Editor’s Note: Kent Sepkowitz is a CNN medical analyst and a physician and infection control expert at Memorial Sloan Kettering Cancer Center in New York. The views expressed in this commentary are his own. View more opinion at CNN.
Thus far, three major phases of the pandemic have played out in the U.S. The trouble started first in the Northeast during the spring, and then spread in other major urban areas, quickly overwhelming hospitals and nursing homes. High death rates were due in part to a lack of knowledge on how to treat the infection.
The infection then exploded in the Sun Belt, where a group of refusenik governors from Georgia Florida, Texas and Arizona, perhaps in the thrall of the President, decided to treat the pandemic like a bear standing menacingly in the backyard: If they ignored the problem, maybe it would just go away.
Then in the early autumn, we saw rapidly rising cases in northern farmland states like Iowa and North and South Dakota, where defiant governors seemed to delight in directing a collective Bronx cheer at experts.
This last upturn in cases, unlike the first two, has not waned. Instead, the spread of the virus has only accelerated, with the nation going into Covid-19 overdrive in the last month. The rate of new cases and deaths across the country makes it impossible now to attribute a single cause to the alarming surge.
Take California, for example, which now comes second in new cases per population, trailing only Tennessee. Covid-19 is crushing the healthcare system, with the California Department of Public Health reporting around 39,000 daily new cases and hundreds of deaths a day as of December 23. Southern California is being hit particularly hard, with cases disproportionately affecting Latinos, who make up about 39% of the population in the state but account for about 56% of cases and 48% of deaths.
It’s a mystery why California is so hard hit and why it’s experiencing a surge now. Perhaps people who are tired of the restrictions and the monotony of a partial lockdown are cutting corners; maybe it’s a change in the weather; maybe election events and Thanksgiving brought too many people together in close proximity; maybe the bleak economy led some to take jobs without adequate protections; maybe the virus has become more contagious; and maybe it was some combination of these factors.
At this point, rather than debate the possible cause, the focus must be on how best to control the problem; to do so, we have three distinct approaches, each with some real promise.
First and foremost, it is important to adhere to the key public health measures: masks, social distancing, avoidance of crowds. This approach remains effective, even if it has been adopted unevenly across the country. After 11 months, however, adhering to these measures can be extremely tedious and at times seemingly intolerable – even for the most ardent public health fans, including myself.
Fortunately, broad scale vaccination is on the horizon – but this miracle surely cuts both ways. Yes, it has given hope to the world, but it also may seduce people into thinking wrongly that it will be OK to ease up on preventative measures before the vaccine is widely available.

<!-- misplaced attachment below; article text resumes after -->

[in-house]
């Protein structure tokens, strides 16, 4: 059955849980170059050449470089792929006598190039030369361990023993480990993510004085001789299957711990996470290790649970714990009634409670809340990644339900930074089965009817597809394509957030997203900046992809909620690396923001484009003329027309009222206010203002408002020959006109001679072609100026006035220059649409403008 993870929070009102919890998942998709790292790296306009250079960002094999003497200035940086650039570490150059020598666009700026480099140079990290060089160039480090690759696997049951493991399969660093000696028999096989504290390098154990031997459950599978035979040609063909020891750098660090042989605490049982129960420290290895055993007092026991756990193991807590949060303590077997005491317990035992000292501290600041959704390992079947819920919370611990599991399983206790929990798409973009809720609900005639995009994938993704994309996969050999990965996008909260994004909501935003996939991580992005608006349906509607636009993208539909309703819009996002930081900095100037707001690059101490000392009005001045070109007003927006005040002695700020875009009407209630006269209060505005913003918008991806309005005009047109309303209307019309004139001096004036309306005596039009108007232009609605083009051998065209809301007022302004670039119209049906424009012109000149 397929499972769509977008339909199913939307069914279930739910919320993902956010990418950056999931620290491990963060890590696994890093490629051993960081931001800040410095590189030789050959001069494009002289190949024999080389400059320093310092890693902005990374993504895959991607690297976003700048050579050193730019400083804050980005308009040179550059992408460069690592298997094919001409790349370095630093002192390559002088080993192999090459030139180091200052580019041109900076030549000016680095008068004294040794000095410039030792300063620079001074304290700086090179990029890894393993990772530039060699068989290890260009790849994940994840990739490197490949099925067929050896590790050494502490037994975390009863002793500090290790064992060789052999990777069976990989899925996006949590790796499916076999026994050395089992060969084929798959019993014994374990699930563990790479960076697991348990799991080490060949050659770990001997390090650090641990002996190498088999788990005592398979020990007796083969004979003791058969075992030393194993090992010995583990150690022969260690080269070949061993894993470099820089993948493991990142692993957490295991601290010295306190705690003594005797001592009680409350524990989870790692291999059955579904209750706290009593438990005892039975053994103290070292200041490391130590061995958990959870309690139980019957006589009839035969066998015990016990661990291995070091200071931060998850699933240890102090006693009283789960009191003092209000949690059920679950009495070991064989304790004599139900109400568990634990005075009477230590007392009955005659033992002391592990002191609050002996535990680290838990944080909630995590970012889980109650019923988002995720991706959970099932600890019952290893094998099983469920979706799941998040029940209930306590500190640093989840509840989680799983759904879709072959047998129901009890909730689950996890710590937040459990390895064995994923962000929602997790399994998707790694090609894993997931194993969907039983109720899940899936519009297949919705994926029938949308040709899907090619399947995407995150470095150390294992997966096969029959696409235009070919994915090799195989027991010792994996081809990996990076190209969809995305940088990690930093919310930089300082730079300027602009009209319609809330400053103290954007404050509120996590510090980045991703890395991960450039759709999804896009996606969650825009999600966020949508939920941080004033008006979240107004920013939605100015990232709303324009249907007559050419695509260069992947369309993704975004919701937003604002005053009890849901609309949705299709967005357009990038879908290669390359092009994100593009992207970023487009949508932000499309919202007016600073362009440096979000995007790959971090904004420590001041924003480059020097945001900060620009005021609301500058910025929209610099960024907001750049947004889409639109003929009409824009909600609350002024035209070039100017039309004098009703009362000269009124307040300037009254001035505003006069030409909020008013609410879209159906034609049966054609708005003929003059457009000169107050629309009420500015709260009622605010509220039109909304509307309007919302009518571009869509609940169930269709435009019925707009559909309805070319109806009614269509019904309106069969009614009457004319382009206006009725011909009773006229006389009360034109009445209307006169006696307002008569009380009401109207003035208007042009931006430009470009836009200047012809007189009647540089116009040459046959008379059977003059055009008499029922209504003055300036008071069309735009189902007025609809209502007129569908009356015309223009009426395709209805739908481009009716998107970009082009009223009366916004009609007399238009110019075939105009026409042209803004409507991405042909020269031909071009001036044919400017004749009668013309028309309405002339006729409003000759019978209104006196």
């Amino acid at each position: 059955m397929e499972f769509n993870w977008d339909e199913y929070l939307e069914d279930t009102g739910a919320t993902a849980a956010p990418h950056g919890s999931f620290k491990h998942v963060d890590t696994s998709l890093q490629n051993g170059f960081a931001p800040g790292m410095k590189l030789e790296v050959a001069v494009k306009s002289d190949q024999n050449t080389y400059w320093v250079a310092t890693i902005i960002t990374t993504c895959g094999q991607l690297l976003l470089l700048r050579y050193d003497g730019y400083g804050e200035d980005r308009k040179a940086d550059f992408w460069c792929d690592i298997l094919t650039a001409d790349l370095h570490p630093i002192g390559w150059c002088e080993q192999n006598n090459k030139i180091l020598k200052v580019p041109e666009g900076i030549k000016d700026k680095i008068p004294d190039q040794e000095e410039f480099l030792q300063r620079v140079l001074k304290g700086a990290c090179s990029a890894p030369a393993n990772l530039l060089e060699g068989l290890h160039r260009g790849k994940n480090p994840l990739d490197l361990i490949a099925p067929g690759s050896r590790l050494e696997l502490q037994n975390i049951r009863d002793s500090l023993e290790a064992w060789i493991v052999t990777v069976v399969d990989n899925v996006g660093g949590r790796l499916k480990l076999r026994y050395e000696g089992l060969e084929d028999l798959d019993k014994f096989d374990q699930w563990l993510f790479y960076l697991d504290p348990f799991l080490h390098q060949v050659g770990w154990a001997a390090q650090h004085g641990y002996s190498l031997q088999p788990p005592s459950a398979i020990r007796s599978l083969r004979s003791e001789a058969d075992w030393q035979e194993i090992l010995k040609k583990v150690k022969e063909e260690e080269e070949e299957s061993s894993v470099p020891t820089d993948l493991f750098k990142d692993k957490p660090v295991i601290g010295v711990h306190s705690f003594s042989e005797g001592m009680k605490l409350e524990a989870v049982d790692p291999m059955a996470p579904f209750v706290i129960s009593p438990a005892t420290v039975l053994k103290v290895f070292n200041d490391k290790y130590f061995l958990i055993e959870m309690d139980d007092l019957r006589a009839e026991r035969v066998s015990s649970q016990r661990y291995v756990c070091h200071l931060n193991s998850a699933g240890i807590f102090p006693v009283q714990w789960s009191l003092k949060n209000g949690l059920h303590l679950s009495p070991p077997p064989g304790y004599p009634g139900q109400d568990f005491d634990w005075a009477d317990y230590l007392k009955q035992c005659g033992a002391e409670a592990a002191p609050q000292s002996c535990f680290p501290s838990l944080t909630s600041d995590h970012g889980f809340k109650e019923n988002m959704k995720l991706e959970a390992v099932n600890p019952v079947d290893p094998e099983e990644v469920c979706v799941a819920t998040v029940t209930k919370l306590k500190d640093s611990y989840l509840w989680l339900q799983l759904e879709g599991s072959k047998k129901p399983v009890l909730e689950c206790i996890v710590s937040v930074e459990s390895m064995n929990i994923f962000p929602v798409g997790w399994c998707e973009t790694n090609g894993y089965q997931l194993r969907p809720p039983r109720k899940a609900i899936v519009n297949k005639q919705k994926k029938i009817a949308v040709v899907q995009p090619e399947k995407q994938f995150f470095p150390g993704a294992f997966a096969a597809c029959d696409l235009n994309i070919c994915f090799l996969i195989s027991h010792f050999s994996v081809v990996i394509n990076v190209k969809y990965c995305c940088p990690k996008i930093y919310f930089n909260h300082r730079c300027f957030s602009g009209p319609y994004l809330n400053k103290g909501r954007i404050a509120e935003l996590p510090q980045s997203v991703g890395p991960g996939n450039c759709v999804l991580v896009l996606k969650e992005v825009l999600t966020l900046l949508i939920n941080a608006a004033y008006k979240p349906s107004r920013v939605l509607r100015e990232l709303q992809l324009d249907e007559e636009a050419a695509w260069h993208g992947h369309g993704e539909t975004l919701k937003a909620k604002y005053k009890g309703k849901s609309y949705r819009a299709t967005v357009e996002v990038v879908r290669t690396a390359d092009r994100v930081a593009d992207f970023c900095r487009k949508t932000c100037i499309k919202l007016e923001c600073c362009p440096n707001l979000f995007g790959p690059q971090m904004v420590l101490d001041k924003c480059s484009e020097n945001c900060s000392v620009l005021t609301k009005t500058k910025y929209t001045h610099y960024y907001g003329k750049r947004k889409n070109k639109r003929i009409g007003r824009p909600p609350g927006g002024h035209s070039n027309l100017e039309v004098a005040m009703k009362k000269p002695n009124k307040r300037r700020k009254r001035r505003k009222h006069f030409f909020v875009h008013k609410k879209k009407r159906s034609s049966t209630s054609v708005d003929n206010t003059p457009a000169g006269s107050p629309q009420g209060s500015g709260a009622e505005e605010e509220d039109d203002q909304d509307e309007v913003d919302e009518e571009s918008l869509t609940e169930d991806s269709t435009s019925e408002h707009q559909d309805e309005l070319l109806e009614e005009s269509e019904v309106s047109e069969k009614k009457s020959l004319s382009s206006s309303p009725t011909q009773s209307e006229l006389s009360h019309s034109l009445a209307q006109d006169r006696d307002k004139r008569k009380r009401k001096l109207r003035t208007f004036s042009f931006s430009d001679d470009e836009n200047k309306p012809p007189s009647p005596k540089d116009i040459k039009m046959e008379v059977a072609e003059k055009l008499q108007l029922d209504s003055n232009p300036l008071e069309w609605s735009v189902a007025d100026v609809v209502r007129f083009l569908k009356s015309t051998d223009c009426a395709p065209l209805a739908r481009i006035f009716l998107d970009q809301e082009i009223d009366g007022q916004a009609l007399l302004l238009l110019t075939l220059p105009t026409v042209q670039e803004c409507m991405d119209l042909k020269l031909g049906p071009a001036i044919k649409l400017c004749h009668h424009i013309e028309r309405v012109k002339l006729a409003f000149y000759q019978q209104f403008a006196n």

But the evidence is clear: Forgoing masks and social distancing will only compound this national tragedy. We are currently seeing roughly 200,000 daily new cases and more than 2,500 deaths in the U.S. per day. We can’t afford to pretend this crisis is over.
The third effective intervention has been under our noses all along, although it has been grossly underutilized: aggressive, broad scale diagnostic testing. Of the Trump administration’s many Covid-19 failures, its inability to develop a modern, convenient and reliable national testing program is the most unforgivable. Eleven months into the pandemic, lines to be tested are still ridiculously long and test results are often delayed by days, not hours.
Widespread testing allows people to make informed decisions. Germany and South Korea have made this the cornerstone of their effective control programs, while Hong Kong has placed test kit vending machines in subway stations. And professional sport leagues have made testing several times a week a core approach to their containment strategy.
Of all of the questions I receive from friends about Covid-19, where to test is by far the one that comes up the most. Having watched the reaction of people who have gotten their test results, it’s clear that nothing strengthens their resolve to continue to mask up more than a negative Covid-19 test.
Yet we are only performing averages of less than 2 million tests per day in the U.S. While this is about double the rate in September, it still falls far short of what is necessary. In April, experts called for at least 5 million tests a day by early June to ensure a safe social opening, and 20 million tests a day by mid-summer to remobilize the economy. Others have hoped for even more aggressive goals to “test nearly everyone, nearly every day.”
President-elect Joe Biden appears to understand the value of this strategy, which could bridge the many vulnerable months between now and the development of vaccine-induced herd immunity.
But until his group of science-based advisors takes control, California and the many other states overwhelmed by the disease would be well served to emphasize the importance of public health measures and start developing the most aggressive testing program they can afford. From this will come crucial information – and perhaps just as importantly, restore the public’s trust that the people in charge actually know what they are doing.